KIM TSCHANG-YEUL (1929-2021)
KIM TSCHANG-YEUL (1929-2021)
KIM TSCHANG-YEUL (1929-2021)
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KIM TSCHANG-YEUL (1929-2021)
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This lot will be removed to our storage facility a… Read more
KIM TSCHANG-YEUL (1929-2021)

Waterdrops SH 83003

KIM TSCHANG-YEUL (1929-2021)
Waterdrops SH 83003
signed in English and Hanja, titled and dated 'SH 83003-1983 T. Kim' (on the turnover edge)
oil on hemp cloth
51 1/4 x 76 3/4in. (130.2 x 195cm.)
Painted in 1983
Private Collection, Korea.
Gallery Juyoung, Seoul.
Private Collection, Asia.
Anon. sale, Phillips London, 9 March 2018, lot 160.
Acquired at the above sale by the present owner.
Special notice
This lot will be removed to our storage facility at Momart. Christie’s will inform you if the lot has been sent offsite. Our removal and storage of the lot is subject to the terms and conditions of storage which can be found at and our fees for storage are set out in the table below - these will apply whether the lot remains with Christie’s or is removed elsewhere. Please call Christie’s Client Service 24 hours in advance to book a collection time at Momart. All collections from Momart will be by pre-booked appointment only. Tel: +44 (0)20 7839 9060 Email: If the lot remains at Christie’s it will be available for collection on any working day 9.00 am to 5.00 pm. Lots are not available for collection at weekends.

Brought to you by

Tessa Lord
Tessa Lord Director, Senior Specialist

Lot Essay

Spanning almost two metres across, Waterdrops SH 83003 (1983) is a captivating large-scale example of Kim Tschang-Yeul’s iconic water-drop paintings. These unique, meticulous trompe-l’oeil works, begun in Paris in the early 1970s, combined Taoist philosophy with ideas drawn from the American and European avant-gardes, and secured Kim’s place as one of the most significant Korean artists of the post-war era. In the present example, the lower third of the composition glitters with beaded droplets: they hover against the raw hemp-cloth ground, their every shadow and sparkle painted with extraordinary, dewy realism. The upper part of the canvas, meanwhile, bears only the trace of departed drops, whose evaporation has left behind a poignant, mottled patchwork of watermarks.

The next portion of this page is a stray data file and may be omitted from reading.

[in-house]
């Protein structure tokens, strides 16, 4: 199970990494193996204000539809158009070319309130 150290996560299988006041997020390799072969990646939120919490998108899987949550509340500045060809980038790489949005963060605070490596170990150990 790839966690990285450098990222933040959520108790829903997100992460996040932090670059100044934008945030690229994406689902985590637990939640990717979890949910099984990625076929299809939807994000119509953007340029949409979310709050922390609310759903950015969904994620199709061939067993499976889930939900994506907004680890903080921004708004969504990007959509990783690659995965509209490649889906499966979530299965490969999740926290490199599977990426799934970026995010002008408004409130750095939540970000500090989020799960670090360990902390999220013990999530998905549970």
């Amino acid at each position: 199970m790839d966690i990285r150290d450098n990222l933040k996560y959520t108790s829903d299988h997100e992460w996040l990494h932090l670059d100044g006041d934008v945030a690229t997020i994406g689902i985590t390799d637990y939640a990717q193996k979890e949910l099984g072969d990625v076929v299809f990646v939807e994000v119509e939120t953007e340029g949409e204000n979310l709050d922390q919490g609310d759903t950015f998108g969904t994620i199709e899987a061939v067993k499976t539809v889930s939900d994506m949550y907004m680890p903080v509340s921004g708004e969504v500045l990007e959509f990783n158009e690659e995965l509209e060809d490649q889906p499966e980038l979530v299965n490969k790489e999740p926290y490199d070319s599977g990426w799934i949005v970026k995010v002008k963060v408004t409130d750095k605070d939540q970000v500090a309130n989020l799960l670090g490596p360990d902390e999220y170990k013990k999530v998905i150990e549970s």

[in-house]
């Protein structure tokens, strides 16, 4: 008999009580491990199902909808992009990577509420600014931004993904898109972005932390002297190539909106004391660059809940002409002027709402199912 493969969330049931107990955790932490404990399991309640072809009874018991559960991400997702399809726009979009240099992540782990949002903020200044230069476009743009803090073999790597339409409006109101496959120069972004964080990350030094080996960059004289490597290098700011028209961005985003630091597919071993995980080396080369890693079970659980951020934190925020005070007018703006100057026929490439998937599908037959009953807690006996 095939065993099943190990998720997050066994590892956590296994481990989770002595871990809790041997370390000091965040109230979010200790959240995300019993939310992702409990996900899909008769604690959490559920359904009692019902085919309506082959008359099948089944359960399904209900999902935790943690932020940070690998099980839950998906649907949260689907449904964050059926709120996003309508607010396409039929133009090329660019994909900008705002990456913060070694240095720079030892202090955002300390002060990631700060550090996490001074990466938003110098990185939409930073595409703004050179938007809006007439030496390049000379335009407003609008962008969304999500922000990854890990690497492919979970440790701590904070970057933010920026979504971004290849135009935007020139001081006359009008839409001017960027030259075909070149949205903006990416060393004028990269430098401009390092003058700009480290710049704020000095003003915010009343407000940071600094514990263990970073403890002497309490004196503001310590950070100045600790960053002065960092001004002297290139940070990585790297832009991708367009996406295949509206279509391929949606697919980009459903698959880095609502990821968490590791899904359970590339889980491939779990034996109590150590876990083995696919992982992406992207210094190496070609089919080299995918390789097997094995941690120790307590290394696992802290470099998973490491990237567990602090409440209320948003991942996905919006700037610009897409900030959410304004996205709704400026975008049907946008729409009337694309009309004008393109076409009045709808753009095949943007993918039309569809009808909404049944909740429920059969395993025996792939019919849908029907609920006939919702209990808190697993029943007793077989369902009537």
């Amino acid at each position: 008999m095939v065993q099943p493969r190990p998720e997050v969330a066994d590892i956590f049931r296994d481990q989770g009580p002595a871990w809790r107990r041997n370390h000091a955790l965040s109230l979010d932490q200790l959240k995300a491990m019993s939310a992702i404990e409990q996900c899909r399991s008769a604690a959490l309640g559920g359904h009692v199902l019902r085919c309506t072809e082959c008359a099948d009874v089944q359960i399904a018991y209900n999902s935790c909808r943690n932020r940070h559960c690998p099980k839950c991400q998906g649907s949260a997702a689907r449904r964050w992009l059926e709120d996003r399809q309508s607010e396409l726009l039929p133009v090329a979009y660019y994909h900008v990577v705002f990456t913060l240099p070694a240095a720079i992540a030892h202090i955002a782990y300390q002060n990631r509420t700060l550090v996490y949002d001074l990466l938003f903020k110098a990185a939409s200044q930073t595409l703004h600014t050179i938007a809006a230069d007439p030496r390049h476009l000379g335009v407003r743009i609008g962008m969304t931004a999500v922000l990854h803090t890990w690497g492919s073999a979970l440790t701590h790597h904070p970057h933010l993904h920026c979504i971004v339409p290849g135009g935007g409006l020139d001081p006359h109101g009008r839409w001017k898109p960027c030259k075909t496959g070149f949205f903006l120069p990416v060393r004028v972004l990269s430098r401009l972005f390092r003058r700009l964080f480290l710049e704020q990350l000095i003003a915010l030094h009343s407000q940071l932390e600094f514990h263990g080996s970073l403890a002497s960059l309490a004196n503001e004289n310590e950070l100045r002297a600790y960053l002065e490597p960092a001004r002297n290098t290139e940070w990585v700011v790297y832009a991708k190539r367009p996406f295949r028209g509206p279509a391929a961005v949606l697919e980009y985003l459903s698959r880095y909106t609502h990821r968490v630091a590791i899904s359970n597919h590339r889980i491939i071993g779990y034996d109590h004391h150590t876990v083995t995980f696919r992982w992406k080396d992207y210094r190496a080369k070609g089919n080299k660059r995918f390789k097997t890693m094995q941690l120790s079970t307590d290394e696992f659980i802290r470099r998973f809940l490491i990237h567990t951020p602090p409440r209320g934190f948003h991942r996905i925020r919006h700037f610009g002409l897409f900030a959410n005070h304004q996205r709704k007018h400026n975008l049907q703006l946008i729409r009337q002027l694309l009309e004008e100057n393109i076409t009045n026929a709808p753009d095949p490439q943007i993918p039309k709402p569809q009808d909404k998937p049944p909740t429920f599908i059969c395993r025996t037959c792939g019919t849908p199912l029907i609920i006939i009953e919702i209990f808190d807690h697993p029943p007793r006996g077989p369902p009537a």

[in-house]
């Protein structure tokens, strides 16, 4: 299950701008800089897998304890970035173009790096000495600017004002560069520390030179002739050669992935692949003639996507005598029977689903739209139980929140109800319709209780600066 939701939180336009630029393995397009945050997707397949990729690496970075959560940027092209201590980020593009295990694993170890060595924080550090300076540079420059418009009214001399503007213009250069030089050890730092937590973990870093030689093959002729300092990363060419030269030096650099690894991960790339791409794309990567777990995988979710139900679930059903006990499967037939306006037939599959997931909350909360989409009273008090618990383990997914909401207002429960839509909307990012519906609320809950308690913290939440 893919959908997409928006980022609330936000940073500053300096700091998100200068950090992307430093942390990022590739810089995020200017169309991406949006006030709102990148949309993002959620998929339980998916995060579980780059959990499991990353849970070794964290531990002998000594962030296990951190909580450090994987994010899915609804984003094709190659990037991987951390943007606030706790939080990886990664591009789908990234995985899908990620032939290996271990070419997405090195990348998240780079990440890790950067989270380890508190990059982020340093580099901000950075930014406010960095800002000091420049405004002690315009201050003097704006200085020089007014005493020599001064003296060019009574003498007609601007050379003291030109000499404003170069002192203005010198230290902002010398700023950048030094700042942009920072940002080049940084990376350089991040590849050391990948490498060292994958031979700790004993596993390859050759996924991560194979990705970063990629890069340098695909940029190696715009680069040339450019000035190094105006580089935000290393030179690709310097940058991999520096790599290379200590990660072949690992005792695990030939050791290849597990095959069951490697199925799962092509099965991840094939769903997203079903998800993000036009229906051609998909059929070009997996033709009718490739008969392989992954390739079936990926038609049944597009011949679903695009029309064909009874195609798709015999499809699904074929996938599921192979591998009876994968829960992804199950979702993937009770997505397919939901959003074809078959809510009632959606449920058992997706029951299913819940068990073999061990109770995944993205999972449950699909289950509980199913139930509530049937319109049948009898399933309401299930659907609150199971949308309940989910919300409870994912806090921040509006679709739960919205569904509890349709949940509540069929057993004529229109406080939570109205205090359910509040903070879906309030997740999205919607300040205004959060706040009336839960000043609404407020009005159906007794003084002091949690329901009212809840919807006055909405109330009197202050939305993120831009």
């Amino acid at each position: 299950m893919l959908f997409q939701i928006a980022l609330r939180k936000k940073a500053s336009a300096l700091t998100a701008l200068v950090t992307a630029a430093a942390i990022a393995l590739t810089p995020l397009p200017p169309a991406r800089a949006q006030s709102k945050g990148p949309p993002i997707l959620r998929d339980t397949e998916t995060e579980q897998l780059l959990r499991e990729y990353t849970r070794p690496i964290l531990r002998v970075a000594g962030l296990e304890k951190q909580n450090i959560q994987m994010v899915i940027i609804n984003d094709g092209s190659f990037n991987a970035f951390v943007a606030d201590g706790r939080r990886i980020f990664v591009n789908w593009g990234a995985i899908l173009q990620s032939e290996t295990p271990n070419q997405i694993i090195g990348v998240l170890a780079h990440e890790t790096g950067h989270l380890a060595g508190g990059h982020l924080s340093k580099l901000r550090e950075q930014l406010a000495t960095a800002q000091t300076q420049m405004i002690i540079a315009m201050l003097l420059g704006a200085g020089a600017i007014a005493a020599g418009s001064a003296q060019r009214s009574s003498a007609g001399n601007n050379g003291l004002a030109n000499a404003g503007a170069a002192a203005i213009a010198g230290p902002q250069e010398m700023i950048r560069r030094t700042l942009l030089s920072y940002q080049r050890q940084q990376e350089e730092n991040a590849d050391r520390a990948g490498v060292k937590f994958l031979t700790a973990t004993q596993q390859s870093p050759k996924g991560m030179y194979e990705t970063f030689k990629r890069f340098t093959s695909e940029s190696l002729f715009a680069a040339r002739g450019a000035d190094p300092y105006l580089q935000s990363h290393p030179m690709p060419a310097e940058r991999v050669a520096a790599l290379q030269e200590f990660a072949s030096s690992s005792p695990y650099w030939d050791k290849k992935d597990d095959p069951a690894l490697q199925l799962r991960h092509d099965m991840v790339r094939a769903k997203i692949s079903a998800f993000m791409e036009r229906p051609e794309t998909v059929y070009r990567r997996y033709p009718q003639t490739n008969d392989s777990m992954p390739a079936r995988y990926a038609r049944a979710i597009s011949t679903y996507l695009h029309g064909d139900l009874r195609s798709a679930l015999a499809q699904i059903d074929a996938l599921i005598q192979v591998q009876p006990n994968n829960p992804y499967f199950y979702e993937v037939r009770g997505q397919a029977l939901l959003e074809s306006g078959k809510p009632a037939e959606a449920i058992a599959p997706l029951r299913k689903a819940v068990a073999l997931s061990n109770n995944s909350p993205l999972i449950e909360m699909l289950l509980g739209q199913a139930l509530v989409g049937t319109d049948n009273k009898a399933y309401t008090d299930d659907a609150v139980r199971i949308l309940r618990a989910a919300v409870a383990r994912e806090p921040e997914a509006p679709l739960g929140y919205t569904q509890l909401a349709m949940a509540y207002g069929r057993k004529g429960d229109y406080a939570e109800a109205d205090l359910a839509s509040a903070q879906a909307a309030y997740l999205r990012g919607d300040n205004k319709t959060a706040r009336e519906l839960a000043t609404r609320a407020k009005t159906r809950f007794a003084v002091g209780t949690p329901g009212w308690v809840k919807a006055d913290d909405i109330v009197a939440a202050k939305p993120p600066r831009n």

Kim was born in 1929 in Maengsam, a town that is today in North Korea, and came of age in an era marked successively by Japanese occupation, communism and civil war—the latter of which he witnessed at close hand as a soldier. During the mid-1950s and early 1960s he painted in an abstract mode as part of the Korean Informel movement, responding to the tumult of the time with lyrical, gestural paintings. With the help of a Rockefeller Foundation Grant, he moved to New York in 1965, and four years later relocated to Paris, where he would remain for the rest of his life. Liquid motifs began to appear around that time in his amorphous, graphic compositions, which were marked by the Op art, Pop art and Minimalism he had witnessed in New York. His eureka moment came one bright morning in his studio in 1972. Kim saw a canvas which he had cleaned the previous night by spraying it with water: the jewel-like droplets gleamed in the sunlight. ‘It was spectacular’, he remembered. ‘It was like a symphony … I took pictures of them and started thinking about how to express them on a canvas. Then began my lifelong task’ (T. Kim, quoted in J. Woo, ‘Artist Kim Tschang-yeul erases dark memories by painting water drops’, Yonhap News Agency, 11 October 2016).

In 1973, Kim debuted his first water-drop paintings at a solo show at Knoll International in Paris to huge acclaim. An early visitor was Salvador Dalí, who wrote in the guestbook cela égale en magnificence la Gare de Perpignan—‘this equals in magnificence the train station of Perpignan!’ (T. Kim in conversation with V. Chui, Ocula, 22 November 2019). Kim devoted himself single-mindedly to the theme for the next half-century. In his use of figurative imagery, he diverged from his Korean contemporaries in the Dansaekhwa movement—Lee Ufan, Park Seo-Bo and others—whose works were defined by monochrome, abstract concerns. He shared, however, in their unswerving approach to a singular mode of work, deriving endless nuance from his central painterly premise. For artists who had lived through such a volatile and traumatic period in their country’s history, such immersion provided a therapeutic, meditative outlet of consistency and calm. Kim understood his subject matter in relation to the principles of Taoism, which compares water’s power to purify and dissolve with the erasure of ego, and the leaving behind of bad memories. In the present painting, the beautiful impermanence of Kim’s motif is palpable. So lifelike are the droplets that it feels as if a knock to the canvas could make them cascade to the floor, or a beam of sunlight vanish them into thin air.

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